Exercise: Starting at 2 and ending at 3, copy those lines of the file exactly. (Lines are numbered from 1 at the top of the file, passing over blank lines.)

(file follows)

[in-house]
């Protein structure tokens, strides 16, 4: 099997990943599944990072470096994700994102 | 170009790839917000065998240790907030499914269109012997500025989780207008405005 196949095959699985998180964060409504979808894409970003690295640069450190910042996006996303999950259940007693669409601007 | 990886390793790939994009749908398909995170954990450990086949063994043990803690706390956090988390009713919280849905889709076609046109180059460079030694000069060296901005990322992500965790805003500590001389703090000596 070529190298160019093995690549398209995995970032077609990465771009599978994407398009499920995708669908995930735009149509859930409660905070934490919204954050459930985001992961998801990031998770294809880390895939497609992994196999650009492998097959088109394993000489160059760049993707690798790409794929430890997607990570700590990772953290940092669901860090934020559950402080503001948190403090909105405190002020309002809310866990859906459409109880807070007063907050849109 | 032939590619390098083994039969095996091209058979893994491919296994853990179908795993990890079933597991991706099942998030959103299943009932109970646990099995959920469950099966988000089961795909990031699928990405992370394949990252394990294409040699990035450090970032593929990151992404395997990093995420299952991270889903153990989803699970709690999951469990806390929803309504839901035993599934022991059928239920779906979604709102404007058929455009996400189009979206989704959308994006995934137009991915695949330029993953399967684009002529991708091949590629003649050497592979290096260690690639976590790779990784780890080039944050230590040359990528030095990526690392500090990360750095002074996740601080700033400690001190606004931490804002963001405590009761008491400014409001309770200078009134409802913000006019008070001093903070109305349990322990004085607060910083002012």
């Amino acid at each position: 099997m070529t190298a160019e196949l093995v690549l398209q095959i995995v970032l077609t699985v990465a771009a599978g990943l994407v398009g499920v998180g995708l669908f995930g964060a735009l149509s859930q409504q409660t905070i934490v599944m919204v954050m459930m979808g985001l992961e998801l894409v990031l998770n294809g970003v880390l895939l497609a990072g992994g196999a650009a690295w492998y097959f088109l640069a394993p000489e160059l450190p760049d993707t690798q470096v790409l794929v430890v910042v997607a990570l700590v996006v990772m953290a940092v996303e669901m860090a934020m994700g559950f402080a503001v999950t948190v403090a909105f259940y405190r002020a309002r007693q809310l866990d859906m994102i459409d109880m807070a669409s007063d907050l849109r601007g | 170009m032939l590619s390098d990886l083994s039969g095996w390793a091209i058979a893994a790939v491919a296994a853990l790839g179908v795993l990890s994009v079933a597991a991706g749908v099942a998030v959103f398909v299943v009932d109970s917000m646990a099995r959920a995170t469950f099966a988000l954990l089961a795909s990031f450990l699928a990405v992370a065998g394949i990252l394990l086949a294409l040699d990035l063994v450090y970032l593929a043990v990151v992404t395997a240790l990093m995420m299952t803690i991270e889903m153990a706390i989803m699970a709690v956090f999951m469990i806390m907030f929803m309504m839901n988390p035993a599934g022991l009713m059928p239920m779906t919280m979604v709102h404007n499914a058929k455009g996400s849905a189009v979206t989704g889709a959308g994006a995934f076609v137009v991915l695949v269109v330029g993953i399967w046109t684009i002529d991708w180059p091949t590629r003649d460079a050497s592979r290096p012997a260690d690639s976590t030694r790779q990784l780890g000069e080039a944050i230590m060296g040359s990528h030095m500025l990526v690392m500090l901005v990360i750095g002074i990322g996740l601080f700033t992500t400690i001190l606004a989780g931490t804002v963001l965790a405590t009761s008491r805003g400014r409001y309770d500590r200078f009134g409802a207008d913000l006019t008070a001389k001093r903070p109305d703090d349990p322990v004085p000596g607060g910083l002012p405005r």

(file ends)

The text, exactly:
């Protein structure tokens, strides 16, 4: 099997990943599944990072470096994700994102 | 170009790839917000065998240790907030499914269109012997500025989780207008405005 196949095959699985998180964060409504979808894409970003690295640069450190910042996006996303999950259940007693669409601007 | 990886390793790939994009749908398909995170954990450990086949063994043990803690706390956090988390009713919280849905889709076609046109180059460079030694000069060296901005990322992500965790805003500590001389703090000596 070529190298160019093995690549398209995995970032077609990465771009599978994407398009499920995708669908995930735009149509859930409660905070934490919204954050459930985001992961998801990031998770294809880390895939497609992994196999650009492998097959088109394993000489160059760049993707690798790409794929430890997607990570700590990772953290940092669901860090934020559950402080503001948190403090909105405190002020309002809310866990859906459409109880807070007063907050849109 | 032939590619390098083994039969095996091209058979893994491919296994853990179908795993990890079933597991991706099942998030959103299943009932109970646990099995959920469950099966988000089961795909990031699928990405992370394949990252394990294409040699990035450090970032593929990151992404395997990093995420299952991270889903153990989803699970709690999951469990806390929803309504839901035993599934022991059928239920779906979604709102404007058929455009996400189009979206989704959308994006995934137009991915695949330029993953399967684009002529991708091949590629003649050497592979290096260690690639976590790779990784780890080039944050230590040359990528030095990526690392500090990360750095002074996740601080700033400690001190606004931490804002963001405590009761008491400014409001309770200078009134409802913000006019008070001093903070109305349990322990004085607060910083002012």
């Amino acid at each position: 099997m070529t190298a160019e196949l093995v690549l398209q095959i995995v970032l077609t699985v990465a771009a599978g990943l994407v398009g499920v998180g995708l669908f995930g964060a735009l149509s859930q409504q409660t905070i934490v599944m919204v954050m459930m979808g985001l992961e998801l894409v990031l998770n294809g970003v880390l895939l497609a990072g992994g196999a650009a690295w492998y097959f088109l640069a394993p000489e160059l450190p760049d993707t690798q470096v790409l794929v430890v910042v997607a990570l700590v996006v990772m953290a940092v996303e669901m860090a934020m994700g559950f402080a503001v999950t948190v403090a909105f259940y405190r002020a309002r007693q809310l866990d859906m994102i459409d109880m807070a669409s007063d907050l849109r601007g | 170009m032939l590619s390098d990886l083994s039969g095996w390793a091209i058979a893994a790939v491919a296994a853990l790839g179908v795993l990890s994009v079933a597991a991706g749908v099942a998030v959103f398909v299943v009932d109970s917000m646990a099995r959920a995170t469950f099966a988000l954990l089961a795909s990031f450990l699928a990405v992370a065998g394949i990252l394990l086949a294409l040699d990035l063994v450090y970032l593929a043990v990151v992404t395997a240790l990093m995420m299952t803690i991270e889903m153990a706390i989803m699970a709690v956090f999951m469990i806390m907030f929803m309504m839901n988390p035993a599934g022991l009713m059928p239920m779906t919280m979604v709102h404007n499914a058929k455009g996400s849905a189009v979206t989704g889709a959308g994006a995934f076609v137009v991915l695949v269109v330029g993953i399967w046109t684009i002529d991708w180059p091949t590629r003649d460079a050497s592979r290096p012997a260690d690639s976590t030694r790779q990784l780890g000069e080039a944050i230590m060296g040359s990528h030095m500025l990526v690392m500090l901005v990360i750095g002074i990322g996740l601080f700033t992500t400690i001190l606004a989780g931490t804002v963001l965790a405590t009761s008491r805003g400014r409001y309770d500590r200078f009134g409802a207008d913000l006019t008070a001389k001093r903070p109305d703090d349990p322990v004085p000596g607060g910083l002012p405005r």